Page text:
Selecting the optimal wearable adhesive and converting it to perfection

Selecting the correct adhesive for your wearable medical device is crucial to its market success, but with so many adhesives available to the medical market it’s difficult to know where to start!

So, you have a concept, you even have the design, but now it’s time to start making decisions about the materials and the vast range of adhesives seems like a daunting landscape to navigate.


When considering the correct adhesive for your wearable device it’s important to review some key factors to identify the right materials for you. For example, when the adhesion is too low, the device may not stay in place long enough for the full therapeutic effect but if it adheres too well, the tape may cause some mechanical trauma at the time of removal, so let’s review some of the key considerations of your device;

1. Skin compatibility

Our skin is the first line of defence, it’s designed to recognise intruding organisms and substances and act fast, that’s why it’s so important you choose an adhesive that’s safe for human skin, medical adhesives are designed specifically to work with our largest organ and not cause any irritation or allergic reactions. There are a wide range of suppliers that develop medical grade adhesives specifically for such applications, such as 3M, Avery Dennison, Flexcon and many more! These materials will be rigorously tested in biocompatibility compliance in accordance with regulatory guidelines such as FDA and CE Marking.

2. Adhesion strength

The adhesive should have sufficient adhesion strength to keep the wearable device in place during the intended use. This doesn’t always mean long term wear, some wearable devices may only require short term wear, and the ability to reposition the device may be a key requirement. So, when choosing an adhesive for your device be sure to not only consider the strength of the adhesive but also the ease of removal; high trauma removal, a tacky residue on the skin, or the use of an adhesive that cannot be repositioned may be detrimental to the device’s success.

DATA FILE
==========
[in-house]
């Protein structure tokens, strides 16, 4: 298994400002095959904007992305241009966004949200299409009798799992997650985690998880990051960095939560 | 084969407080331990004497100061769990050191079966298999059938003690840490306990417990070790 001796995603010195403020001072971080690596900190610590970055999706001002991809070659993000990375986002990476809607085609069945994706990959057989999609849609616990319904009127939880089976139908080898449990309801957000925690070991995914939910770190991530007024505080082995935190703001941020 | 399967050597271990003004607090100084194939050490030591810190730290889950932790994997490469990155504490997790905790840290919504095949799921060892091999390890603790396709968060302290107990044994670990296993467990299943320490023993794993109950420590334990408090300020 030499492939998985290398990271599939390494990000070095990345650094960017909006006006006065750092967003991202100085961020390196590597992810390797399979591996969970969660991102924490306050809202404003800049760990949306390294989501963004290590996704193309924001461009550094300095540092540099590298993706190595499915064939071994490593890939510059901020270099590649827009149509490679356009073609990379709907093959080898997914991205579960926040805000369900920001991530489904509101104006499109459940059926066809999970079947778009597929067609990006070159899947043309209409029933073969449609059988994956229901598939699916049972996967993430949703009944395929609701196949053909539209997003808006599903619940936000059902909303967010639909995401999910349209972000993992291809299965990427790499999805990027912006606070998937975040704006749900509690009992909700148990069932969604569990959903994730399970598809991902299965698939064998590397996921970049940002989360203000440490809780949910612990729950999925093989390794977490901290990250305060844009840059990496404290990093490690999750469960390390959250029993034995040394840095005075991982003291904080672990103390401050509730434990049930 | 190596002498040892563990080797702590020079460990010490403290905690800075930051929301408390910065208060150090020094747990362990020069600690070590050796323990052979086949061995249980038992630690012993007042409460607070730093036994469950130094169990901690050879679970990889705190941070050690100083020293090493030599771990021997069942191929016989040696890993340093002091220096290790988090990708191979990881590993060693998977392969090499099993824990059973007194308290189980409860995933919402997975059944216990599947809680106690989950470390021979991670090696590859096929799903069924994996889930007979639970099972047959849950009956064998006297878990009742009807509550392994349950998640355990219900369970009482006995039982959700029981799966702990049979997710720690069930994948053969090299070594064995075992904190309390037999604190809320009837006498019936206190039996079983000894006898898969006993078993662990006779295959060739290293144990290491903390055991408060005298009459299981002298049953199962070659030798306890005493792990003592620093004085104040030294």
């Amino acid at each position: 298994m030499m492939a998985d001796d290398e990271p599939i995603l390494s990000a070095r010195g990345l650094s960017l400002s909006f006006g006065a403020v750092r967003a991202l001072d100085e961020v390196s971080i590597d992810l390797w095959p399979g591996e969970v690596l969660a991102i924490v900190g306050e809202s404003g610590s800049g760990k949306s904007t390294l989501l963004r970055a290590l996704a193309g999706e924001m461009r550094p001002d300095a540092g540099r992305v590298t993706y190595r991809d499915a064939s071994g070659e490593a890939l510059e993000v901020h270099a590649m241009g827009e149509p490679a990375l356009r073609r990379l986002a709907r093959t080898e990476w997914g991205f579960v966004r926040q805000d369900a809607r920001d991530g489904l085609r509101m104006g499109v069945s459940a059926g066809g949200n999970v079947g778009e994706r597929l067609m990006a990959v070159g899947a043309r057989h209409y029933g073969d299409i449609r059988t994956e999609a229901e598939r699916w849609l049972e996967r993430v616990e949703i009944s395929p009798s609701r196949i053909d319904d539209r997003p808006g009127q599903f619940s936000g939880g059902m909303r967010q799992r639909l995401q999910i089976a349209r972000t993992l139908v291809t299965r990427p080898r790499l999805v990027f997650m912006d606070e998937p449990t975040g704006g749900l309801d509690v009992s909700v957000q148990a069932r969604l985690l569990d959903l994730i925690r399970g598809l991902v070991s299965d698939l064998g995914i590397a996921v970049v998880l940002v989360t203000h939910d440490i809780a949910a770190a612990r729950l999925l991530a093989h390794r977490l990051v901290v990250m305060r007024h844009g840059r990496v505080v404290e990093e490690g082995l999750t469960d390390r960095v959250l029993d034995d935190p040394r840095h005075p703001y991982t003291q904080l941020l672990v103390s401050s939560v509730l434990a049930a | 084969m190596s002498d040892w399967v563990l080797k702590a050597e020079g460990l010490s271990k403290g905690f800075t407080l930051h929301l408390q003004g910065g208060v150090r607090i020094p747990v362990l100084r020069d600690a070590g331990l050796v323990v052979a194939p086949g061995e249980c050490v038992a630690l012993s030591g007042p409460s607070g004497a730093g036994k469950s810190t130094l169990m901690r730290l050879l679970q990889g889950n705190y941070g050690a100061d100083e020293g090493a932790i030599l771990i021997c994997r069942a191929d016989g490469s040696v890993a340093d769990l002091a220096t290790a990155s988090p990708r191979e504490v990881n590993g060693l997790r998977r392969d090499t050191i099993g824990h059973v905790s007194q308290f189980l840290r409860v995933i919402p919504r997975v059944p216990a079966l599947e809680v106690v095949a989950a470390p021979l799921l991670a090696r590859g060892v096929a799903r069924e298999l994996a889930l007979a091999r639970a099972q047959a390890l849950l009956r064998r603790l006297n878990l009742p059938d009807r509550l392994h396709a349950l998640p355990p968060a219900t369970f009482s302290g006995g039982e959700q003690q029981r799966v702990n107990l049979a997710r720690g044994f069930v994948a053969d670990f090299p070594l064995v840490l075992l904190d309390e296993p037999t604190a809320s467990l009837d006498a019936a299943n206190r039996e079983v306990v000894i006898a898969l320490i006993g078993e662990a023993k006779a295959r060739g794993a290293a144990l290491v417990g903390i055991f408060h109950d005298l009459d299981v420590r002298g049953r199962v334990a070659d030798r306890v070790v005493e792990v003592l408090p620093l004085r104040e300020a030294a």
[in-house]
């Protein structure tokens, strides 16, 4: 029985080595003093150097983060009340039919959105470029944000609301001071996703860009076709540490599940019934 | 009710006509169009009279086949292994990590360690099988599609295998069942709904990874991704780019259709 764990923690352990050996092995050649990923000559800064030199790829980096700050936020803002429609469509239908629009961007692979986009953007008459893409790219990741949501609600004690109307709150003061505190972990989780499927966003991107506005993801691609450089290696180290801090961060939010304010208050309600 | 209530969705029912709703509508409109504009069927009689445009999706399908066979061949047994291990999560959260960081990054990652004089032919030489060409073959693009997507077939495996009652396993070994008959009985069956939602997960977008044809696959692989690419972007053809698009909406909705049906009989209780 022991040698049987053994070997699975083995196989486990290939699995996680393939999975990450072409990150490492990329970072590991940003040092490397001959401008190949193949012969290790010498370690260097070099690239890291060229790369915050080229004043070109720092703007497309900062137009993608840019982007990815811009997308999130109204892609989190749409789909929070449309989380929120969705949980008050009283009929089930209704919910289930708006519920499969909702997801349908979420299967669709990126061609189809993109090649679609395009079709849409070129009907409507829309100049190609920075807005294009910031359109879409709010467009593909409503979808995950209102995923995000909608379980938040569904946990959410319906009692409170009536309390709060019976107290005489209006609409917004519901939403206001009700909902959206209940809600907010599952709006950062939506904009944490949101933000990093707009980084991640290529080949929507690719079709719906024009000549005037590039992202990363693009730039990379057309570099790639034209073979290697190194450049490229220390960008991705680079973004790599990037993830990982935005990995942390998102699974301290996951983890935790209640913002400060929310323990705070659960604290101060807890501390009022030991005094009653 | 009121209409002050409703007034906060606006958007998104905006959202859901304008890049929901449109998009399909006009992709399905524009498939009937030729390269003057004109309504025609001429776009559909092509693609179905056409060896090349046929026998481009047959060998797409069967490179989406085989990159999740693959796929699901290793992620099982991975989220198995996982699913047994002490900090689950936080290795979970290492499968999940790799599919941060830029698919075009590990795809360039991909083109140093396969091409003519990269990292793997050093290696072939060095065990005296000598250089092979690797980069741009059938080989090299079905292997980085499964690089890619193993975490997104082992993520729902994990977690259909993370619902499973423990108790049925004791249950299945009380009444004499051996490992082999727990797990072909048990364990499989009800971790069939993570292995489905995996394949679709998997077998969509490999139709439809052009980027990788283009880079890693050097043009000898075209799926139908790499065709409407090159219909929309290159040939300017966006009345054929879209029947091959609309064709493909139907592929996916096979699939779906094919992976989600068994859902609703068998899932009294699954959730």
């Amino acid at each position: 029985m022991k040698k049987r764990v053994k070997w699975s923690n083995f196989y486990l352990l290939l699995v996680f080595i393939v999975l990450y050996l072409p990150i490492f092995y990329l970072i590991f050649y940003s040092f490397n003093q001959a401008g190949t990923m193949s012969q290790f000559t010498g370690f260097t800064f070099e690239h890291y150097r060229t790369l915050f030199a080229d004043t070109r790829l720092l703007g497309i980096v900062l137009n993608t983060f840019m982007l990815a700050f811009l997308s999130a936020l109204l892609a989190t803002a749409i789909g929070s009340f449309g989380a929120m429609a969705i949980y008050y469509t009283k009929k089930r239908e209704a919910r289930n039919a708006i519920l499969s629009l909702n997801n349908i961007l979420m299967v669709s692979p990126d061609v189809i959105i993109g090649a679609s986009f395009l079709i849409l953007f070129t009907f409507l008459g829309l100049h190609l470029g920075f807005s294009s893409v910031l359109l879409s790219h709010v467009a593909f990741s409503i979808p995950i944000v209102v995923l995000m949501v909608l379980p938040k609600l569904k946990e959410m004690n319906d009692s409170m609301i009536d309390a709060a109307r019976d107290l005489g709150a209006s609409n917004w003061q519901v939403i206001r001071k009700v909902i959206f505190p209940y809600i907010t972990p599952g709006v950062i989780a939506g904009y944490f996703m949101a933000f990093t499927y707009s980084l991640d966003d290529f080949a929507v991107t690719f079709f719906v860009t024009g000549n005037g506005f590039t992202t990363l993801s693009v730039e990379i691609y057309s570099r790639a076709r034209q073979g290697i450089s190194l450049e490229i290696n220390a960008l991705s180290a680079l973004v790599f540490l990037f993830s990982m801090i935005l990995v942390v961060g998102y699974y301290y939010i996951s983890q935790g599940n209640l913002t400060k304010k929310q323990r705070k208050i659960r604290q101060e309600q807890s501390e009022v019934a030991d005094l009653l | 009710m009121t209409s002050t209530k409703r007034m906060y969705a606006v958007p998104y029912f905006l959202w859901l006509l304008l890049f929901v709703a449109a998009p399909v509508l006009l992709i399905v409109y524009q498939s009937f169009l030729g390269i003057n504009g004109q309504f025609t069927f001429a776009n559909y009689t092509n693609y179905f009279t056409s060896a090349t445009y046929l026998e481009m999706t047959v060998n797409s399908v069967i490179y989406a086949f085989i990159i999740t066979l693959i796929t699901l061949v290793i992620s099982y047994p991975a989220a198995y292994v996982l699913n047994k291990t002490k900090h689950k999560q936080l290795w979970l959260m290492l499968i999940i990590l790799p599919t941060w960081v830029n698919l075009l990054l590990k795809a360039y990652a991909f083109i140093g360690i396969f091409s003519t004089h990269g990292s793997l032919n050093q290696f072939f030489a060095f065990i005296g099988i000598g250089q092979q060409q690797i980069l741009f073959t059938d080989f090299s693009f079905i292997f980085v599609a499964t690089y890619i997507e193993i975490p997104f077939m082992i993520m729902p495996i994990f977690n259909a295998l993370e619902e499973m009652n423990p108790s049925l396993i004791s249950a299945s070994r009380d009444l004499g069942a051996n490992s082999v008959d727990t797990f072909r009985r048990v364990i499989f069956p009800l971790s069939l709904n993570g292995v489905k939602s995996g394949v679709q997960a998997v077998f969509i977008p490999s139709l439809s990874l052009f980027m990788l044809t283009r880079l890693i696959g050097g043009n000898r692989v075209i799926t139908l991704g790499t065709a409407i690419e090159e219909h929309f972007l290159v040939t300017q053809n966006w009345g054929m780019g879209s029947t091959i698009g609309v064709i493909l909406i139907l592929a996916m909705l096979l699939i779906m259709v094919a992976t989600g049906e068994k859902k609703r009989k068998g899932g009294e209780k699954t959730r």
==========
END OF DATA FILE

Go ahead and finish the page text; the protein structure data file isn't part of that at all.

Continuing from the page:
3. Duration of wear:

The adhesive should be able to maintain its adhesion properties for the intended duration of wear. For instance, if the device needs to be worn for an extended period, the adhesive should be able to provide long-term adhesion without causing skin irritation, with adhesive tapes such as 3M™ Medical Tape 4578 for up to 28 days wear time & Avery Dennison MED 3046 approved for up to 21 days wear-time there are outstanding suppliers to choose from. Alternatively, the device may be designed for short term wear, so you want to choose an adhesive that will be easy to remove after a short period of time materials like the dermaFLEX™ NNRU by FLEXcon.

4. Water resistance:

Wearable devices that are designed for long term wear must be designed with a user’s day to day routine in mind, and often this includes exposure to water, sweat or other liquids, take for example a Continuous Glucose Monitor (CGM) the user may wear the device for up to 14 days, during this period its important the adhesive should be water-resistant to prevent detachment or interference from sensor readings. Does the adhesive withstand chlorinated, or even salt water? A simple requirement for a user that may wear the device for sport, or while vacationing.

5. Conformability:

In an average day the human body is constantly moving, and our bodies largest organ – the skin, changes temperature, perspires, withstands friction from clothing and sheds dead cells all of which can be a tricky surface for an adhesive, your chosen material should be able to conform to the position on the body to ensure proper placement and prevent discomfort during daily activities. The placement of your wearable device will play an important role in the adhesive you choose. For example, a device that will be positioned at the back of your arm may require a different adhesive to a device that’s positioned on your chest.

6. Manufacturing process:

The adhesive should be compatible with the manufacturing process of the wearable medical device. Some adhesives may require a specific temperature or humidity range during manufacturing or require the integration of a flexible printed circuitry. Others may need to withstand sterilization processes, such as gamma irradiation, ethylene oxide, or steam. A flexible material converter would be able to advise you on the best combination of materials required for optimal device performance, high volume manufacture, and best ways to reduce material wastage.

PolarSeal works closely with suppliers across all industry sectors, we can aid you in the selection of your materials to ensure the optimal adhesive for your product functionality. Our advanced knowledge of manufacturing and engineering alongside end-user requirements and that of our partners, means that we will be able to identify the optimal medical adhesive and material combination for your product.